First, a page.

Heat win, but Linsanity hasn't run its course
By 02/24/2012 10:04:00
Miami Heat show Knicks who is still boss of the East
February 24, 2012
In Miami's 102-88 win rested all the ingredients for a Lin let down. Mario Chalmers, not one to simply cede glory to a good story, went on a mission of humiliation. He succeeded, spearheading an effort that kept Lin to eight points on a painful 1-of-11 shooting night. Lin finished with just three assists and a whopping eight turnovers.
The Heat swarmed Lin all game, throwing such ferocious speed and athleticism at Lin that the 23-year-old admitted afterward, "I can't remember a game where it was hard just to take dribbles."
Other factors probably play a role. This was Lin's seventh game in 10 nights, the Miami end of a tough back-to-back set for a player whose life has been utterly and totally upended since fame burst unexpectedly upon his life. Odds are he was emotionally and physically exhausted.
So the key question after Thursday's game isn't whether Linsanity is sustainable. It's what, exactly, Linsanity was sustaining in the first place.
There's a reason this was the biggest NBA regular-season game since March 19, 1995, when Michael Jordan returned from his first retirement after saying simply: "I'm back." There's a reason tickets for this Heat-Knicks game reportedly went for NBA Finals prices. A reason the Miami Heat told me Thursday that they'd received more VIP ticket requests for this game than any one Finals game last June.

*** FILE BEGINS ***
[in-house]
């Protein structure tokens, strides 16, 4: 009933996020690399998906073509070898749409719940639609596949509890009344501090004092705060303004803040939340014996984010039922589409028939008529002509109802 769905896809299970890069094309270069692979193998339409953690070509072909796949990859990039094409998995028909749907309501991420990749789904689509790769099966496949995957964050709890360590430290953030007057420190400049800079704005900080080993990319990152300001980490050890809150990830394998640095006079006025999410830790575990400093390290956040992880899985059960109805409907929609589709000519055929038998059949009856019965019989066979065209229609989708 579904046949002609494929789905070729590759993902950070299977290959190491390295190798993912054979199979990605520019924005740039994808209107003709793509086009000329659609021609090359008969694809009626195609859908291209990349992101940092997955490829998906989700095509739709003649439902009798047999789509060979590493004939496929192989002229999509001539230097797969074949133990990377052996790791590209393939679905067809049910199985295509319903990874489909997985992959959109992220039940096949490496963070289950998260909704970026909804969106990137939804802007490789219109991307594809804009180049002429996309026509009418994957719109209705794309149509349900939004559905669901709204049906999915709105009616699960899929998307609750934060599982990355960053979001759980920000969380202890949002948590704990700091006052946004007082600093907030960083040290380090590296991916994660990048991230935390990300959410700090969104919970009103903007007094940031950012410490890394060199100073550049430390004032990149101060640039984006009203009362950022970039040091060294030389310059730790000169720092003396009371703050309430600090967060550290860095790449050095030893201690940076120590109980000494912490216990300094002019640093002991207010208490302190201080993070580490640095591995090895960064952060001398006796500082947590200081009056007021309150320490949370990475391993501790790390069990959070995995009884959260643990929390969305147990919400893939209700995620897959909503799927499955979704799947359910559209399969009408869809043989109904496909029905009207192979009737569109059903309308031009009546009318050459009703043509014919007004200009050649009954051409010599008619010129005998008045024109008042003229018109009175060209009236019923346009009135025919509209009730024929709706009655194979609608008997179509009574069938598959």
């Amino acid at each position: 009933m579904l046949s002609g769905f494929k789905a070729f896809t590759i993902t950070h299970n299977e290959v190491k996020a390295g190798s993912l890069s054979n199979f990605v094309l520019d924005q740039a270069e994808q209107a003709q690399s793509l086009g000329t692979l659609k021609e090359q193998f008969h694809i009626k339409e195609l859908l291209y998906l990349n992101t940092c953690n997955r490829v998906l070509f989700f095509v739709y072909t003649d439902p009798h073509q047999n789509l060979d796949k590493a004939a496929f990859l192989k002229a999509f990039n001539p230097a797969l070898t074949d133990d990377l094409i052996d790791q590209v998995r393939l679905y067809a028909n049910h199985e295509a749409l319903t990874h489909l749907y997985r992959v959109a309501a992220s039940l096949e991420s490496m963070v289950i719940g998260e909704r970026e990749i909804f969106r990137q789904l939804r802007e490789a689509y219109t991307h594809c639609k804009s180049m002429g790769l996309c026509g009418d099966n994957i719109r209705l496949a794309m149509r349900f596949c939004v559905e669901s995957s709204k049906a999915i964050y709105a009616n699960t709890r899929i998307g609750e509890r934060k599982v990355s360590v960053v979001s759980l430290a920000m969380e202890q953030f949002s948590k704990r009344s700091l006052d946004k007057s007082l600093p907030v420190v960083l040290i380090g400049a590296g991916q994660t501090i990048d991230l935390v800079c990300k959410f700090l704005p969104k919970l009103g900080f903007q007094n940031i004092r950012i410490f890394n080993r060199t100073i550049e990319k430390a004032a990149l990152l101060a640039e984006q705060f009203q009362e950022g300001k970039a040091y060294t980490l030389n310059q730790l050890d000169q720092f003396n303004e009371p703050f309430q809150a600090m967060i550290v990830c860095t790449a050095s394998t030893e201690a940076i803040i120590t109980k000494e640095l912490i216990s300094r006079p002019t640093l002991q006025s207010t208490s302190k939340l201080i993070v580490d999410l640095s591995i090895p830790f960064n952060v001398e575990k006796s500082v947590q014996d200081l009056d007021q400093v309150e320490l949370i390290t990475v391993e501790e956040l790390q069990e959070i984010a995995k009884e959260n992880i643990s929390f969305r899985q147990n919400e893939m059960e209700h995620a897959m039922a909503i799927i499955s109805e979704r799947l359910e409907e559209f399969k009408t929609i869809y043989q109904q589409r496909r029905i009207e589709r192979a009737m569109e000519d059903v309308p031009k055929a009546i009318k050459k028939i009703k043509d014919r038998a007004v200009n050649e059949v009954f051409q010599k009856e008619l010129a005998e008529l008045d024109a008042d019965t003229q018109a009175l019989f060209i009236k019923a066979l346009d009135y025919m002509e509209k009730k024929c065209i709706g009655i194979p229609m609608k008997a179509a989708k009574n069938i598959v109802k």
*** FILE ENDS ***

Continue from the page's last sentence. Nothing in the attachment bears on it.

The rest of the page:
There's a reason Jeremy Lin's presence brought out the absolute best in the Miami Heat — why the Heat took their game to a whole new level with bristling defense and an unbridled desire to crush New York despite this being the final regular-season game before a much-needed All-Star break.
A game, in normal circumstances, in which fatigue would be more common than such fury.
Only nothing about this game was common, and the Heat knew it and fed off of it. Lin has become not just a one-man phenomenon but a turning point for the NBA, the catalyst for the kind of perfect sports moment that comes along about once a generation for any given sport. Linsanity is the most recent version of a sporting moment — a confluence of hype, ability and timing — that allows a sport to reach out, grab the American public's attention and transcend its place in the culture.
Larry Bird and Magic Johnson did this to kick off the NBA's initial rise, and Michael Jordan completed it. Tiger Woods did it for golf in 1997 when 44 million people watched him win his first major at age 21 by 12 strokes, an event that reportedly allowed the PGA to renegotiate its television contracts on the spot, turned the game into a global sport and since has increased purse sizes by 400 percent.
These are rare, magical moments — some that last and ultimately end in all-time greatness (Bird-Magic, Jordan), some that later are soiled (the steroids-plagued 1998 home run race), some that become complicated combinations (Tiger) and some that shine brightest later under closer inspection (the Fab Five).
The fact is that Thursday's game was a Finals-atmosphere frenzy across the country for a regular-season NBA game being played in February. Linsanity has even drowned out the NFL Scouting Combine, which should be even bigger and more relevant this year given the drama surrounding Peyton Manning, Andrew Luck and Robert Griffin III.